The president, Nana Addo Dankwa Akufo-Addo following a petition by pressure group, Alliance for Social Equity and Public Accountability(ASEPA) demanding the removal of the Chief Justice has set in motion processes to determine whether or not Chief Justice, Kwasi Anin-Yeboah should be removed from office.
The petition is over the alleged role of the Chief Justice in the $5 million bribery allegation. The Chief Justice has earlier asked the Police to conduct investigations into the bribery allegation leveled against him and has directed that a petition be lodged with the Disciplinary Committee of the General Legal Council in respect of the allegations.
Despite these actions by the Chief Justice, ASEPA contends that the allegations have brought the name of the Judiciary into disrepute and cast a serious slur on justice administration in the country, hence the presidential petition.
In a letter signed by Nana Bediatuo Asante, Secretary to the President in response to the ASEPA petition, the President had, by Article 146 (6) of the Constitution began the process to determine whether or not Chief justice, Kwasi Anin-Yeboah should be removed from office.
The Group has also filed a petition to the Commission on Human Rights and Administrative Justice to investigate the matter.
The Allegation by Mr. Akwasi Afrifa, a lawyer, in a response to a petition filed against him by his client, Nana Ogyeedom Obranu Kwesi Atta IV, alleged that his client told him the CJ had demanded a USD 5 million bribes to purportedly influence his case before the Supreme Court.
The case involves Ogyeedom Obranu Kwesi Atta IV versus the Ghana Telecommunications Company and Lands Commission.
Nana Kwesi Atta has also denied making the allegation against the Chief Justice.
The allegation arose from the case titled Ogyeedom Obranu Kwesi Atta VI vs Ghana Telecommunication Co. Ltd. (now Vodafone Ghana Limited) and the Lands Commission.
It started at the Swedru High Court, went to the Court of Appeal, Cape Coast, now pending in the Supreme Court.
The facts are that Ogyeedom Obranu Kwesi Atta VI, has a $16 million judgment against Ghana Telecommunication Co. Ltd. (now Vodafone Ghana Ltd.), from the High Court, Swedru. This followed an admission by Lands Commission at the Swedru High Court that it had granted the disputed land to Vodaphone Ghana Limited mistakenly, thinking it was state land duly acquired by Executive Instrument and compensation paid to Ogyeedom’s predecessor in title.
Vodaphone appealed the judgment to the Court of Appeal, but their appeal was dismissed and the Company (Vodafone) was ordered by the Court to make a payment of $4 million as part payment of the judgment debt pending the outcome of its appeal.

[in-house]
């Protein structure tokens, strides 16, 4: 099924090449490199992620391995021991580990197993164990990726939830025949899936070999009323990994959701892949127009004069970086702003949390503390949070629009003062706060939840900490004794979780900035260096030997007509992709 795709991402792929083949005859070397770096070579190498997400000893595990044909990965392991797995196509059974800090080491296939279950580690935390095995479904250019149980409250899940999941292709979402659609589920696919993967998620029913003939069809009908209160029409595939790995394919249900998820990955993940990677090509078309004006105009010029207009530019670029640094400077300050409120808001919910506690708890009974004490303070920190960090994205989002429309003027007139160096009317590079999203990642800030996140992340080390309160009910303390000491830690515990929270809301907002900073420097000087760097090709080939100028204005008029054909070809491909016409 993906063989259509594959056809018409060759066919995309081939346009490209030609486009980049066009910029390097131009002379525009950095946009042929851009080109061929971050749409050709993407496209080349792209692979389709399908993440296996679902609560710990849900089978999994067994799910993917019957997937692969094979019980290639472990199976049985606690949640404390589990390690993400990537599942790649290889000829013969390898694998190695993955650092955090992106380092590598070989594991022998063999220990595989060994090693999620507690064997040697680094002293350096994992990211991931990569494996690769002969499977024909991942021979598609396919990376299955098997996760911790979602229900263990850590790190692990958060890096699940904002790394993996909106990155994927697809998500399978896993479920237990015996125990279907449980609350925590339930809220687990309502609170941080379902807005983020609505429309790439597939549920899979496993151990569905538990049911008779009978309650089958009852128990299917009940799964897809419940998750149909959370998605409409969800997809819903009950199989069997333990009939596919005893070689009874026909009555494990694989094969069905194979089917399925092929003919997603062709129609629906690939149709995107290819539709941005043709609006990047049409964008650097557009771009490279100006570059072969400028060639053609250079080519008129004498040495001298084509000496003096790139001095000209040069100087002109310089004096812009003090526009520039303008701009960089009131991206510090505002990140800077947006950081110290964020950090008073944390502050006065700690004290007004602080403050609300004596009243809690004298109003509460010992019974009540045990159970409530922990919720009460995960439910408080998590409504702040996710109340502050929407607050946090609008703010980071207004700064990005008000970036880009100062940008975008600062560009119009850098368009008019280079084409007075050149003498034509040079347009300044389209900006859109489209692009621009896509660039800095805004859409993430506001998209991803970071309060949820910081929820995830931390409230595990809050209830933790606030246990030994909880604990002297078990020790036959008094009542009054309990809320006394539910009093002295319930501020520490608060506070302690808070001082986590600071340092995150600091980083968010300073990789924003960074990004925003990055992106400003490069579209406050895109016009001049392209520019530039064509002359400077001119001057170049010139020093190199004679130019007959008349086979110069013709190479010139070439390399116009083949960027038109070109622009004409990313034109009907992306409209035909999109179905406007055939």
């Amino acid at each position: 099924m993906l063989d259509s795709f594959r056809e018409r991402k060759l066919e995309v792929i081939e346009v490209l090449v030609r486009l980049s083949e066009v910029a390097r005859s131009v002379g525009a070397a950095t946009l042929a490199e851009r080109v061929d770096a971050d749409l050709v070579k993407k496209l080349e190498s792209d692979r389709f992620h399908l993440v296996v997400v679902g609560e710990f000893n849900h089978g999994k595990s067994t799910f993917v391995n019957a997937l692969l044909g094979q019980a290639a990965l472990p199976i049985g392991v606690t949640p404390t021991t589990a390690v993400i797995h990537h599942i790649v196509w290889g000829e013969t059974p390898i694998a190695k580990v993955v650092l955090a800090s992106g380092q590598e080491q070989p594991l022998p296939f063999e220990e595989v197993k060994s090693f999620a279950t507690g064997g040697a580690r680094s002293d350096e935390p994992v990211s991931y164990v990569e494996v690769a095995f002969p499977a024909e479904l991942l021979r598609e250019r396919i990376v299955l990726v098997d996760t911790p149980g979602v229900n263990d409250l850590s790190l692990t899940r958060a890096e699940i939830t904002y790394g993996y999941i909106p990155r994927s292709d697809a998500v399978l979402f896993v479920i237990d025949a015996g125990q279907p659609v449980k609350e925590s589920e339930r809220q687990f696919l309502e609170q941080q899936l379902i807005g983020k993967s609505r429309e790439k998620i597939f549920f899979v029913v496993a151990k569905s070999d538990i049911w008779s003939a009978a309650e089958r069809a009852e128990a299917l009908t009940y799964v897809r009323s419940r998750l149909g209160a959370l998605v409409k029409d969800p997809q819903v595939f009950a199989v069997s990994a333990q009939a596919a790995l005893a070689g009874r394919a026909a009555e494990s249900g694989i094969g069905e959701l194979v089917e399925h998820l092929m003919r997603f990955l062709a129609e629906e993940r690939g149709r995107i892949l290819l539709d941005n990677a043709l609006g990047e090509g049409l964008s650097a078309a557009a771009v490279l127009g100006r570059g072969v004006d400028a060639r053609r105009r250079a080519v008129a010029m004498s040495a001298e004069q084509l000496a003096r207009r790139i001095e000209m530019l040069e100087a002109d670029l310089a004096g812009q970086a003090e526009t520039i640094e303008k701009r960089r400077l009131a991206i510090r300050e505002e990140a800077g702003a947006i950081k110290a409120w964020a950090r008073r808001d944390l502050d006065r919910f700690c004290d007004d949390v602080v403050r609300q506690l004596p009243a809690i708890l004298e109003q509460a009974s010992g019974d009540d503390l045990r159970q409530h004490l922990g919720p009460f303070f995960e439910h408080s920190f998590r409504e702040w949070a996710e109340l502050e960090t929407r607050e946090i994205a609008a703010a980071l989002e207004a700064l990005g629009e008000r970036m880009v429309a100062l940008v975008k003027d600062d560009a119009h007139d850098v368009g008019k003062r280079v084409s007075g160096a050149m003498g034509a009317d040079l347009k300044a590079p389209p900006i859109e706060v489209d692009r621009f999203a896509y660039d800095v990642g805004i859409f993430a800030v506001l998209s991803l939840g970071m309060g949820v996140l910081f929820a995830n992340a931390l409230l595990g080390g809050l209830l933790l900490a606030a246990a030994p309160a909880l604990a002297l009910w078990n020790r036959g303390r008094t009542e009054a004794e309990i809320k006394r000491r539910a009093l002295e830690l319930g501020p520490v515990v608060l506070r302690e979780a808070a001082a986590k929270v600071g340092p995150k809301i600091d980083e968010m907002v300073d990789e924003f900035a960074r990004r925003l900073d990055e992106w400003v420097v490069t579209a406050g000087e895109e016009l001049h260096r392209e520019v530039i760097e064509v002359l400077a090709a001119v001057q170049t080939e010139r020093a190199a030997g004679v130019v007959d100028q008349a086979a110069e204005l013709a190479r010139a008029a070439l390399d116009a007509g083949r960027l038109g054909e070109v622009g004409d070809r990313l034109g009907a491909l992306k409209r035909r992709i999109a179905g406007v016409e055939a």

Vodafone filed an appeal to the Supreme Court following its dissatisfaction with the outcome in the Court of Appeal.
Pending the appeal at the Supreme Court, Vodafone discovered documents, including signed receipts from the archives, indicating that the land had been duly acquired under Executive Instrument No. 86 (E.I. 86) and compensation fully paid in 1969 by the government of Ghana for the acquisition of the land to one Nana Obranu Gura II, Ogyeedom’s predecessor in title.
Vodafone then applied for leave to adduce the fresh evidence in the Supreme Court to support its appeal.
The Company also filed an application before the Supreme Court for a stay of the execution of the remainder of the judgment pending the determination of its appeal.
Following the two applications, the President of the panel of five justices of the Supreme Court, before whom, the application for stay of execution of the payment of the rest of the judgment debt to Ogyeedom was placed, wrote a formal memo to the Chief Justice for the enhancement of the panel.
The Chief Justice then presided over an enhanced panel of seven justices who went on to grant an order for the stay of execution of Ogyeedom’s entire judgment.
The panel also made a consequential order that Ogyeedom should refund into court, the part payment of the judgment debt of $4 million that he had already received from Vodafone.
The application for the adduction of fresh evidence was also granted in favor of Vodafone by the Court, composed differently but still presided over by the Chief Justice.
Ogyeedom also then brought an application before the Supreme Court, asking for leave to lead fresh evidence to contradict the new evidence that Vodafone had been granted leave to adduce to demonstrate that the signatures of Nana Obranu Gura II, his predecessor in title, on the compensation receipts had been forged.
By a majority of Four to One, the Court granted the application in favor of Ogyeedom, with the Chief Justice being the only one dissenting, insisting that it was wrong to allow Ogyeedom to remake his case.